By Kitty Block and Sara Amundson
We have just learned about a heartless and illegal hunt that took the life of a male elephant in South Africa’s Limpopo province earlier this month.
Here’s what we know at this point: The hunting party consisted of a trophy hunting client, a hunting guide, a reserve representative and a backup rifleman, according to a public letter issued by Balule Nature Reserve. The trophy hunter discharged the initial gunshot, wounding the elephant, and the reserve representative and the hunting guide fired subsequent shots to bring the elephant down. But the hunt did not end there.
The injured elephant kept fighting for his life, heading toward an adjacent ecotourism reserve, where trophy hunting is prohibited. But the hunting party followed the elephant on foot, and a helicopter was later dispatched to aid in the search. When the elephant was located on the adjacent eco-estate, the helicopter chased the animal back to the hunting property within Balule, where the hunting party fired the final shots, killing him.
It is reported that approximately eight shots were discharged over an extended period before the elephant was eventually killed. We are looking into other elephant trophy hunts that have occurred within this same reserve. And while we don’t know the details of who this elephant was, we know he was an individual with his own preferences and needs, who fought until the end to survive despite the terrible pain and fear he must have been experiencing as he desperately tried to escape.
The details of the hunt are enough to incite outrage among almost anyone, even hunters who value fair sportsmanship. But the hunt wasn’t just immoral, it was also illegal.
This elephant killing flies in the face of the prevailing High Court of the Western Cape’s binding decision to temporarily halt the hunting of elephant, black rhino and leopard, which was issued in April 2022 after Humane Society International/Africa legally challenged South Africa’s Department of Forestry, Fisheries and the Environment on hunting quotas for those species. That decision explicitly prohibits permits from being issued for trophy hunting and/or export of African elephants, leopards and black rhinos in South Africa for the duration of the lawsuit currently underway.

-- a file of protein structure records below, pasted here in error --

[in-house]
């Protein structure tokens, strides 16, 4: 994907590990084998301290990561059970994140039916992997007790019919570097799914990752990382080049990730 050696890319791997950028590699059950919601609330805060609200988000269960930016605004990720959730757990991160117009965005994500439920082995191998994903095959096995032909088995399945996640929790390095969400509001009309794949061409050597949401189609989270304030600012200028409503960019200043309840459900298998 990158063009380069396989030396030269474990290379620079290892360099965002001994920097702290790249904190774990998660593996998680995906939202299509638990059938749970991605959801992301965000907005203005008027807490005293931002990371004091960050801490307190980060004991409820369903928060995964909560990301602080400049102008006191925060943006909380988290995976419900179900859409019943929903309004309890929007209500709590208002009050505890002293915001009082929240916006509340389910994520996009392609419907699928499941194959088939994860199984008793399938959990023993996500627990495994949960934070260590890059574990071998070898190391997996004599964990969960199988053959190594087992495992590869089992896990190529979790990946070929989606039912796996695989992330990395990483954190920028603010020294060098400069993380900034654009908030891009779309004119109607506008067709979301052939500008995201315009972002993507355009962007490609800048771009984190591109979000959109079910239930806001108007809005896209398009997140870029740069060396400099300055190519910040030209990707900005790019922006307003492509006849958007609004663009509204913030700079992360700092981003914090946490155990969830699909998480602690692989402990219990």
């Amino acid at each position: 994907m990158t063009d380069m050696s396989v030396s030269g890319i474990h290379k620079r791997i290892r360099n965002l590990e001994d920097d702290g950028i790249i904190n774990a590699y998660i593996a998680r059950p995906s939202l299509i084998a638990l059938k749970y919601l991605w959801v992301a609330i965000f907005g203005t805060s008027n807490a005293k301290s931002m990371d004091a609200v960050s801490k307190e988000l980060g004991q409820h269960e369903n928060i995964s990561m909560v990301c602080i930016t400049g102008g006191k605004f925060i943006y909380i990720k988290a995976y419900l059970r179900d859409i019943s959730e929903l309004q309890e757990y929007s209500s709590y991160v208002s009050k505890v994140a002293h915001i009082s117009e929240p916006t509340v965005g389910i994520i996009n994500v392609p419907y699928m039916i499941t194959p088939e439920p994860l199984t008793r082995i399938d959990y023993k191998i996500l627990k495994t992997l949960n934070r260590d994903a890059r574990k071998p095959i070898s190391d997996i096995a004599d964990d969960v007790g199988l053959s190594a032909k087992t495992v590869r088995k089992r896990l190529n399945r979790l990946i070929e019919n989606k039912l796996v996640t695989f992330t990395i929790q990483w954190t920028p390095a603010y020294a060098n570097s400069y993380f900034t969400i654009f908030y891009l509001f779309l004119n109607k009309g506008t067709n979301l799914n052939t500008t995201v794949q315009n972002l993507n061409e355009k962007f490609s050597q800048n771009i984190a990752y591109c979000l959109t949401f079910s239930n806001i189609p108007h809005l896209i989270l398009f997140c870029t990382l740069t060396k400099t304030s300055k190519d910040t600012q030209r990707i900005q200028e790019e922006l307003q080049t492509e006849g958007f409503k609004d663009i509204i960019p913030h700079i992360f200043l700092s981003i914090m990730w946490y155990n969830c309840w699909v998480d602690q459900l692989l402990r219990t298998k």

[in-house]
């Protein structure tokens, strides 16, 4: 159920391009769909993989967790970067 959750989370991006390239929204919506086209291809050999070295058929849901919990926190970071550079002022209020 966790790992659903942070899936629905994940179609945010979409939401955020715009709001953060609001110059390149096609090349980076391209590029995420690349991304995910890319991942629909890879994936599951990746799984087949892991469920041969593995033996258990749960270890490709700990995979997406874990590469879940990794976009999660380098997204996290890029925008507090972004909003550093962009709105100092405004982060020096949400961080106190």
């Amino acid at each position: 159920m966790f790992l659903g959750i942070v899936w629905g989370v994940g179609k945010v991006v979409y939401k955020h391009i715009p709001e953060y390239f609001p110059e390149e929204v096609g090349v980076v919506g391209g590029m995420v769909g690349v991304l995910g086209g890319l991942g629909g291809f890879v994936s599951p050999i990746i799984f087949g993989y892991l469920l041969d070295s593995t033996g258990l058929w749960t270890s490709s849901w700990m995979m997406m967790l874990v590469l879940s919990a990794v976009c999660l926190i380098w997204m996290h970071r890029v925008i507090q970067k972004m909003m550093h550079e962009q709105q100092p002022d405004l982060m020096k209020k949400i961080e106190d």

Our work and the work of countless other researchers and conservationists have shown us the deep familial and social connections that elephants form within their herds. They are known to pass important social and generational knowledge to each other to help future generations survive; they form bonds and play with each other; they mourn their dead and defend their families. Older bull elephants—the ones most coveted by trophy hunters—have shown to suppress aggression in younger bull elephants, a key social feature amongst them that can serve to reduce human-elephant conflict. Elephants also show affection and care in familiar ways, by putting their heads together, rubbing their ears and even embracing each other’s trunks. They are truly sentient, social beings who feel the impact and loss of their members from trophy hunting, impacts that can have generational consequences.
Sadly, African elephant populations are in steep decline, mainly due to poaching for their ivory. Since the early 19th century, the number of elephants across Africa has plummeted from as many as 27 million to approximately 400,000, and trophy hunting can contribute to and compound this staggering population trend. Of course, there are regional variations in elephant populations: In South Africa, the small national herd of approximately 30,000 elephants is reportedly increasing, especially where alternative humane population management interventions such as immunocontraception are not practiced. In any context, trophy hunting is quite simply a horrific form of “entertainment,” lacking any valid justification, especially in a world where environmental crises and other human-induced factors already threaten the survival of so many populations of animals.
While we continue to advocate for ending trophy hunting for good, we also work on rallying support for additional interim regulation of trophy imports to mitigate the serious harms that trophy hunting causes.
The U.S. imports more hunting trophies than any other country, and the import of African elephant trophies flown into the U.S., year after year, from trophy hunts abroad seems nothing less than absurd in light of the extant threats to the species. We won’t stop fighting against trophy hunting until the only way to legally shoot an elephant is with a telephoto lens.
You can take a stand against trophy hunting by telling the U.S. Fish and Wildlife Service to better control the importation of African elephants and their parts into the U.S.
Sara Amundson is president of the Humane Society Legislative Fund.